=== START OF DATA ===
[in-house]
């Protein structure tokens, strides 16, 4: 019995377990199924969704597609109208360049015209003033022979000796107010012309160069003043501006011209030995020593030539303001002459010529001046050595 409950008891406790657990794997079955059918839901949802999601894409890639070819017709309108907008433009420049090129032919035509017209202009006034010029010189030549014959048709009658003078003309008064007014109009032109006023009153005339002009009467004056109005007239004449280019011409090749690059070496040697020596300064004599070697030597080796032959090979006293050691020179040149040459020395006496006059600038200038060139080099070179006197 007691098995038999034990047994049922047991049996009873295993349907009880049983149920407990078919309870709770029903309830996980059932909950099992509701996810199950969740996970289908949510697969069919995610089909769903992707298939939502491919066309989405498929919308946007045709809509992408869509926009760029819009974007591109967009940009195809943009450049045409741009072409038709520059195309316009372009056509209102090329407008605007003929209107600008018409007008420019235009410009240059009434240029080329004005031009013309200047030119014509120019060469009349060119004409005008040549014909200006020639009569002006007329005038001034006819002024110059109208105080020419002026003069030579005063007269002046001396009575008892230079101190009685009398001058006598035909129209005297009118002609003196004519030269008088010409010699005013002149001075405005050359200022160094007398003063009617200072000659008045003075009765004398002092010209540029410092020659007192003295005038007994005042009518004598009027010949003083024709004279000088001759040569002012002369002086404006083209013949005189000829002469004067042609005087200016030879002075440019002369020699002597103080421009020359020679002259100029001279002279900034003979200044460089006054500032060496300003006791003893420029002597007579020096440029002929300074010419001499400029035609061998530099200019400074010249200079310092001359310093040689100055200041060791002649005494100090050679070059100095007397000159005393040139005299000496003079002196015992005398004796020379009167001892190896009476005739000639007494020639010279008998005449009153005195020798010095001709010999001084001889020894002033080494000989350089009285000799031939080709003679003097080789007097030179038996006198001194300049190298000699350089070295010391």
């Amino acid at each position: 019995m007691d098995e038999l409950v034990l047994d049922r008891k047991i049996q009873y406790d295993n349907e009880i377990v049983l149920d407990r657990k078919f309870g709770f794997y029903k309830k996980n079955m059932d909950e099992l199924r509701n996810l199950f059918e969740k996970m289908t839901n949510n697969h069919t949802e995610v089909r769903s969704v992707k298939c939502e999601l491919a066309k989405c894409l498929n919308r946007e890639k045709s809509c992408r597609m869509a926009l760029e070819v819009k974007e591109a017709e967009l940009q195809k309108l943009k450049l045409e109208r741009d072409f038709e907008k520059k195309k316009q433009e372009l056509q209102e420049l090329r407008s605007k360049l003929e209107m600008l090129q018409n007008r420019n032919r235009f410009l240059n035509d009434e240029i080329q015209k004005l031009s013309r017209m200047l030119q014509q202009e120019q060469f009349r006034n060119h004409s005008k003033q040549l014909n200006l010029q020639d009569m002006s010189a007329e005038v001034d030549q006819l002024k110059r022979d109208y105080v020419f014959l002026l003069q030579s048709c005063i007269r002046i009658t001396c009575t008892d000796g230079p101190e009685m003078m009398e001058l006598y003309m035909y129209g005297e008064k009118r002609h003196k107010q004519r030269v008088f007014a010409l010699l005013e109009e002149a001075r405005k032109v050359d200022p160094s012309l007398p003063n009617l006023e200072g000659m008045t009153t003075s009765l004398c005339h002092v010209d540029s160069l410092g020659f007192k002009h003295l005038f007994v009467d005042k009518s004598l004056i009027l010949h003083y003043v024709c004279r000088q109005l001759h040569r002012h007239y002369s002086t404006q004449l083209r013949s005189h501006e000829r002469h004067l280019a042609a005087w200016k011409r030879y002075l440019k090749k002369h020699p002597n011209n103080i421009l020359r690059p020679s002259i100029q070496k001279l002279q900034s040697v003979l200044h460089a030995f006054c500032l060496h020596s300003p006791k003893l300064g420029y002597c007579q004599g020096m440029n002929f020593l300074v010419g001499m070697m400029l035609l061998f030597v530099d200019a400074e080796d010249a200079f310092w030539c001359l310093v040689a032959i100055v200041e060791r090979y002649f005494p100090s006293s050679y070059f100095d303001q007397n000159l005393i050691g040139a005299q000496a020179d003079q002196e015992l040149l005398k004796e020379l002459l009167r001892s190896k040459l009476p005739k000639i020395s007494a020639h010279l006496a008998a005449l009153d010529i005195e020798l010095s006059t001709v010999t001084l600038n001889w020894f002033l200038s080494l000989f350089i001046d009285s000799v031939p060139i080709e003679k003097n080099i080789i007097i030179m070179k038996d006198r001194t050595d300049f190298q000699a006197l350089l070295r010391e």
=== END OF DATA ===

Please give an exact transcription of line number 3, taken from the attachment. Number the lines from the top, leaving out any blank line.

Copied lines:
């Amino acid at each position: 019995m007691d098995e038999l409950v034990l047994d049922r008891k047991i049996q009873y406790d295993n349907e009880i377990v049983l149920d407990r657990k078919f309870g709770f794997y029903k309830k996980n079955m059932d909950e099992l199924r509701n996810l199950f059918e969740k996970m289908t839901n949510n697969h069919t949802e995610v089909r769903s969704v992707k298939c939502e999601l491919a066309k989405c894409l498929n919308r946007e890639k045709s809509c992408r597609m869509a926009l760029e070819v819009k974007e591109a017709e967009l940009q195809k309108l943009k450049l045409e109208r741009d072409f038709e907008k520059k195309k316009q433009e372009l056509q209102e420049l090329r407008s605007k360049l003929e209107m600008l090129q018409n007008r420019n032919r235009f410009l240059n035509d009434e240029i080329q015209k004005l031009s013309r017209m200047l030119q014509q202009e120019q060469f009349r006034n060119h004409s005008k003033q040549l014909n200006l010029q020639d009569m002006s010189a007329e005038v001034d030549q006819l002024k110059r022979d109208y105080v020419f014959l002026l003069q030579s048709c005063i007269r002046i009658t001396c009575t008892d000796g230079p101190e009685m003078m009398e001058l006598y003309m035909y129209g005297e008064k009118r002609h003196k107010q004519r030269v008088f007014a010409l010699l005013e109009e002149a001075r405005k032109v050359d200022p160094s012309l007398p003063n009617l006023e200072g000659m008045t009153t003075s009765l004398c005339h002092v010209d540029s160069l410092g020659f007192k002009h003295l005038f007994v009467d005042k009518s004598l004056i009027l010949h003083y003043v024709c004279r000088q109005l001759h040569r002012h007239y002369s002086t404006q004449l083209r013949s005189h501006e000829r002469h004067l280019a042609a005087w200016k011409r030879y002075l440019k090749k002369h020699p002597n011209n103080i421009l020359r690059p020679s002259i100029q070496k001279l002279q900034s040697v003979l200044h460089a030995f006054c500032l060496h020596s300003p006791k003893l300064g420029y002597c007579q004599g020096m440029n002929f020593l300074v010419g001499m070697m400029l035609l061998f030597v530099d200019a400074e080796d010249a200079f310092w030539c001359l310093v040689a032959i100055v200041e060791r090979y002649f005494p100090s006293s050679y070059f100095d303001q007397n000159l005393i050691g040139a005299q000496a020179d003079q002196e015992l040149l005398k004796e020379l002459l009167r001892s190896k040459l009476p005739k000639i020395s007494a020639h010279l006496a008998a005449l009153d010529i005195e020798l010095s006059t001709v010999t001084l600038n001889w020894f002033l200038s080494l000989f350089i001046d009285s000799v031939p060139i080709e003679k003097n080099i080789i007097i030179m070179k038996d006198r001194t050595d300049f190298q000699a006197l350089l070295r010391e």